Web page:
When Will Democrats Get Serious About Repealing Pot Prohibition?

If you vote against the legalization bill because of opposition to federal marijuana prohibition, it is likely that something is wrong. This is exactly what happened last Wednesday, when Congress approved the Marijuana Opportunity Reinvestment and Expungement Act (220 votes to 204).

There were 217 Democrats who voted yes, but there were only three Republicans. This is two more than the number of Republicans that voted in favor of the MORE Act at the House’s 2020 passage. The meager and waning GOP support for the bill suggests that Democrats want credit for trying to legalize marijuana but are not really interested in building the bipartisan coalition that would be necessary to accomplish that goal.

It was the first time either chamber had passed legislation to eliminate marijuana from federally prohibited drug lists. But as expected, the MORE Act went nowhere in the Republican-controlled Senate.

Now, the Senate is evenly split between both parties. Democratic control will depend on Vice President Kamala Hariri’s tiebreaking vote. To overcome a filibuster, even though Democrats unanimously voted for legalization legislation, 10 Republicans would be required to support them.

Democrats appear determined to overlook this political fact. Both the MORE Act and the legalization bill that Senate Majority Leader Chuck Schumer (D–N.Y.) The MORE Act and Chuck Schumer, Senate Majority Leader (D-N.Y.), are expected to be introduced this spring. These provisions will cause unneeded contentiousness among Republicans that could otherwise make it difficult for them to work together to end the conflict between federal prohibitions and laws in 37 states that allow recreational or medical use of cannabis.

The latest Gallup poll found that 68 percent believe marijuana should be legalized, including 83 per cent of Democrats and 50 per cent of Republicans. Republicans should not be opposed to legislation that allows states to set their own policies on marijuana without the federal government interfering.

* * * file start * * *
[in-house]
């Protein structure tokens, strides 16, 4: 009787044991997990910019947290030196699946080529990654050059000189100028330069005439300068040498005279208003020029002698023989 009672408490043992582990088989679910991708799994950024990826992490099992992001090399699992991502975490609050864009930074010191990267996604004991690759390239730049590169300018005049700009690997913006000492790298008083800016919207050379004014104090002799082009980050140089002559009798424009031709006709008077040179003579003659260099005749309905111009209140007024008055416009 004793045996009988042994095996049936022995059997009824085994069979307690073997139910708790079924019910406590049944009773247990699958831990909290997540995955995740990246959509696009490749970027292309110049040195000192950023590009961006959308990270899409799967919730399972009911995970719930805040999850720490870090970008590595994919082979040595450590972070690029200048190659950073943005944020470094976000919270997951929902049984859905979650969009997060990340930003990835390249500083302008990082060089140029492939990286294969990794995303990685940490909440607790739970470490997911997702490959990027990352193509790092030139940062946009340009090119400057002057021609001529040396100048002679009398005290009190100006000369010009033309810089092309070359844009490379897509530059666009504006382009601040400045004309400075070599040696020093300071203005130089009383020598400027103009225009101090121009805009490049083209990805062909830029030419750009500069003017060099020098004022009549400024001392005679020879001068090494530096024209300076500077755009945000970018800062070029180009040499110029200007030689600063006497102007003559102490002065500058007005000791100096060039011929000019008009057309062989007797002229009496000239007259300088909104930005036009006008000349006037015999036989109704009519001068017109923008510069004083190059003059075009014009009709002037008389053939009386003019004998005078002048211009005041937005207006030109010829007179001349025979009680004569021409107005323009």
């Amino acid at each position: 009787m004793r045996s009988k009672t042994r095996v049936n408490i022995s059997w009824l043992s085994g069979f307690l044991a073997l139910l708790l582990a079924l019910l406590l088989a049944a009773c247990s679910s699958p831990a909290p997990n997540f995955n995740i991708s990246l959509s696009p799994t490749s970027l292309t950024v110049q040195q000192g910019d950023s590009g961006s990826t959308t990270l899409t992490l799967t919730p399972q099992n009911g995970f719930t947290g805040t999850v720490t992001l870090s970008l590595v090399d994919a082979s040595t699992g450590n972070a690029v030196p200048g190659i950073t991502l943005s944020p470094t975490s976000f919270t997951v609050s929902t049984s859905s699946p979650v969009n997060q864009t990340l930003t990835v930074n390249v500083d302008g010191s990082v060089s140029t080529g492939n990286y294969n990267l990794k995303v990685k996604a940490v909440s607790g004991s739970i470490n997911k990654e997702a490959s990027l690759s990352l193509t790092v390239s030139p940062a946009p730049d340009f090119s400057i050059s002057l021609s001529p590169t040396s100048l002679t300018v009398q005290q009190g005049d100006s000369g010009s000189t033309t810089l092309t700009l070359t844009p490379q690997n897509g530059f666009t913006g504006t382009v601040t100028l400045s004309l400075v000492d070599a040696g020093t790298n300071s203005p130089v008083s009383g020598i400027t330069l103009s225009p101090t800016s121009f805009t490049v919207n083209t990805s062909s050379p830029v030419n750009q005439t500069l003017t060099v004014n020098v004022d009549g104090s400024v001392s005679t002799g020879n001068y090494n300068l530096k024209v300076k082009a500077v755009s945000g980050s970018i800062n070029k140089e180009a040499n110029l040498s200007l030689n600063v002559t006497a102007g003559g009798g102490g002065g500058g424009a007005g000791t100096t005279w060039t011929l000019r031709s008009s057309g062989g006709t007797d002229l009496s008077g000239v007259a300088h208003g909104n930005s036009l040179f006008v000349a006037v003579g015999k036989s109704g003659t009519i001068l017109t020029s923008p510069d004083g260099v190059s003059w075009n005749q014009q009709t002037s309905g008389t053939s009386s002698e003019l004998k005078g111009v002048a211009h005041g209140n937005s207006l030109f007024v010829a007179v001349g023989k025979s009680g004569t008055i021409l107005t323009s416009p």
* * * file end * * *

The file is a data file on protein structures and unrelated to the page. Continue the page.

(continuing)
It is possible to create such legislation. The Respect State Marijuana Laws Act of 2017, sponsored by then-Rep. Dana Rohrabacher (R–Calif.It contained one sentence which said that federal marijuana prohibitions would not apply for state-authorized conduct. Its 46 cosponsors included 14 Republicans—11 more than voted for the MORE Act last week.

The Common Sense Cannabis Reform Act, which Rep. Dave Joyce (R–Ohio) introduced last May, is 14 pages long. It has eight cosponsors so far, four of them Republicans. However, this still indicates that it has more GOP support to the 92-page MORE Act than Democrats were able to get for it. This Act includes new taxes and regulations as well as spending programs.

Rep. Thomas Massie (R–Ky.) He believes Congress should not have prohibited marijuana because there was no legal authority. He still voted against The MORE Act. objectingTo the “new cannabis crimes” it would tax and regulate, each violation could lead to up to five-year imprisonment and a $10,000 penalty.

Schumer’s 163-page draft of Schumer’s bill is double the size of the MORE Act’s prescriptive, burdensome approach. It would levy a 25 percent federal excise tax on top of frequently hefty state and local taxes, impose picayune federal regulations, and create the sort of “social equity” programs that gave pause even to Rep. Matt Gaetz (R–Fla.The MORE Act’s only Republican sponsor.

The GOP’s support of marijuana federalism can be seen in the vote by 106 Republicans last April for Secure and Fair Enforcement Banking Act (SAFE Banking Act), which would shield financial institutions serving state-licensed cannabis businesses from federal prosecution and forfeiture as well as regulatory penalties. If Schumer had not blocked it, the SAFE Banking Act would have been law.

Schumer effectively tells GOP senators they don’t matter their views, instead of promoting the Republican desire to let states decide how this is dealt with. It only makes sense if he’s more concerned with political points that reversing a constitutionally and scientifically bankrupt, morally unsound policy that was abandoned decades ago.

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